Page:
By Taylor Stewart, MDiv, MA
September 4, 2020
More than 60% of students in the U.S. have experienced trauma by the age of 16. Trauma can include but is not limited to: physical and sexual abuse, racial trauma, dating violence, natural disasters, war, verbal abuse, emotional abuse, and neglect. It can be acute, chronic, or complex. Regardless of the type or frequency of trauma that a student experiences, it can have many negative impacts on their educational experiences and academic performance.
In the wake of the COVID-19 pandemic and senseless racial violence and injustices, it is crucial that educators implement trauma-informed pedagogical practices in their classrooms. As many schools begin this academic year via remote learning or re-opening their doors in the midst of pandemic, implementing these trauma sensitive practices is even more paramount. Below are four trauma-informed educational practices that teachers can use within their in-person and/or online...
Statistically we know that most young people (61.8%) report experiencing at least 1 potentially traumatic event before the age of 16, and approximately 1/3 of our students have experienced 4 or more adverse childhood experiences.
Therefore, as the only universal safety net, it is up to schools to both understand the effects of trauma on the brain and be prepared to address it in holistic, restorative ways.
To give educators and school leaders an introduction to this topic--which is often left out of teacher education programs-- The Institute for Anti-Racist Education will host How Trauma Manifests in the Classroom on Monday, August 10, 2020 at 7pm EST.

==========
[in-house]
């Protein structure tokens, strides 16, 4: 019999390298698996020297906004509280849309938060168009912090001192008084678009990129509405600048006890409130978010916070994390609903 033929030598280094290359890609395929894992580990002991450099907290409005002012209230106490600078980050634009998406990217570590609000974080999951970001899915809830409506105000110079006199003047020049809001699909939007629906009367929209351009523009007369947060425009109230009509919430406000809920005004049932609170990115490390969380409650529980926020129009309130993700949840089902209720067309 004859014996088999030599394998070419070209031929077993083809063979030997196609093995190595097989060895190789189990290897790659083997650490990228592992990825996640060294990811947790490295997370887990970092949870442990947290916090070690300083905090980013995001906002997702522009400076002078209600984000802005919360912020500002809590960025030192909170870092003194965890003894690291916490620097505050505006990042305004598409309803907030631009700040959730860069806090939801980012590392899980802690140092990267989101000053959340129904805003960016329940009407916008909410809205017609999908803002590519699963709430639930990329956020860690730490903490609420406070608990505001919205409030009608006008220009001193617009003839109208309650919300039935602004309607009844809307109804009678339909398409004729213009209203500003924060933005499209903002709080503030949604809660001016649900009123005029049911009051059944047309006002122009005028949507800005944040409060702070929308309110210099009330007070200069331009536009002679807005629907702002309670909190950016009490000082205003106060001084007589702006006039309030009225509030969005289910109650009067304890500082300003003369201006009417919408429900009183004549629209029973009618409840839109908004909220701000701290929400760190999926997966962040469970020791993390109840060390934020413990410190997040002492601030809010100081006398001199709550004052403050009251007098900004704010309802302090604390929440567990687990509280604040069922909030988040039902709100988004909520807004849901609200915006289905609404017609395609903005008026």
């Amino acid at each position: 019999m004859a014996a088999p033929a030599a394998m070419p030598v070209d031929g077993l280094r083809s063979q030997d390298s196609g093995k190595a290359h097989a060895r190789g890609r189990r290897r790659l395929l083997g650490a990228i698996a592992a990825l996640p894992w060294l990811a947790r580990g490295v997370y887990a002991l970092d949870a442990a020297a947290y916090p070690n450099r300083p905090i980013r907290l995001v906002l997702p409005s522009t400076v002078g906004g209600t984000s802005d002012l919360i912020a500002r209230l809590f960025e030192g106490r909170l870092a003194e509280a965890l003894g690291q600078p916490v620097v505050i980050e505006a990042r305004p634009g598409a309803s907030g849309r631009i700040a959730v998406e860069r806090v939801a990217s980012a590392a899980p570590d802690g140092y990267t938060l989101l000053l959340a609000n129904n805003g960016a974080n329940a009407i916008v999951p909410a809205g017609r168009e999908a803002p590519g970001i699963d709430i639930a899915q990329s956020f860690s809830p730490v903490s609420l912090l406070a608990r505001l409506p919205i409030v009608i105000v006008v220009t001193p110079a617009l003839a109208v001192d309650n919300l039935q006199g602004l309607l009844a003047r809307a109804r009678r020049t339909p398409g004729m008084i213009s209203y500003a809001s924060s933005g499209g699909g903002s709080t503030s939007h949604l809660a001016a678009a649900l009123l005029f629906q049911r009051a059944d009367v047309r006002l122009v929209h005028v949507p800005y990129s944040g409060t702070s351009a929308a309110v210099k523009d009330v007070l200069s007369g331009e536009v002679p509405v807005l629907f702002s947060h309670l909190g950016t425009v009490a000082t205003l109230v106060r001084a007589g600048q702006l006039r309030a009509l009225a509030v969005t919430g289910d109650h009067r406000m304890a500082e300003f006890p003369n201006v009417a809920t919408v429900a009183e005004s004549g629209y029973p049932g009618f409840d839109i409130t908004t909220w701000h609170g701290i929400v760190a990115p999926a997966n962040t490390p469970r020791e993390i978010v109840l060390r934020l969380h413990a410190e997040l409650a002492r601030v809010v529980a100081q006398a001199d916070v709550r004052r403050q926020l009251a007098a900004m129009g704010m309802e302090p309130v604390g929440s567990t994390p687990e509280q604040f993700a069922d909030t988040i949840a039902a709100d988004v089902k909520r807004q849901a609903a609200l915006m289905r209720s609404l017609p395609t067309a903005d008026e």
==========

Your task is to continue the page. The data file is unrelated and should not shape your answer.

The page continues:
Britney Foster, MSW, MDiv, is the Chief Executive Officer for Trajectory of Hope, LLC. She currently works at an all-boys parochial high school in Watts, California. In the past she has worked as a counselor in both the elementary and high school settings. In addition, she has...
Ashley Lipscomb and Brittany Spatz share some reflections from The Institute for Anti-Racist Education's Introductory Workshop, The Story of Becoming: A Teacher in the Making.
The backbone of our professional development series, the July 20th workshop centered around the art of storytelling as the first step in anti-racist work.
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"Will you be the one for the next person who sits beside you, behind you, in front of you, around you? Will you be the one for the people you've never met? Will you be the one for others who need you most, even if society feels like they don't deserve it? Will you be the one?"
Nominated by her peers, Ashley Y. Lipscomb, Co-Founder and CEO of The Institute for Anti-Racist Education, issues a powerful call to action during the Harvard Divinity School graduation on May 28, 2020.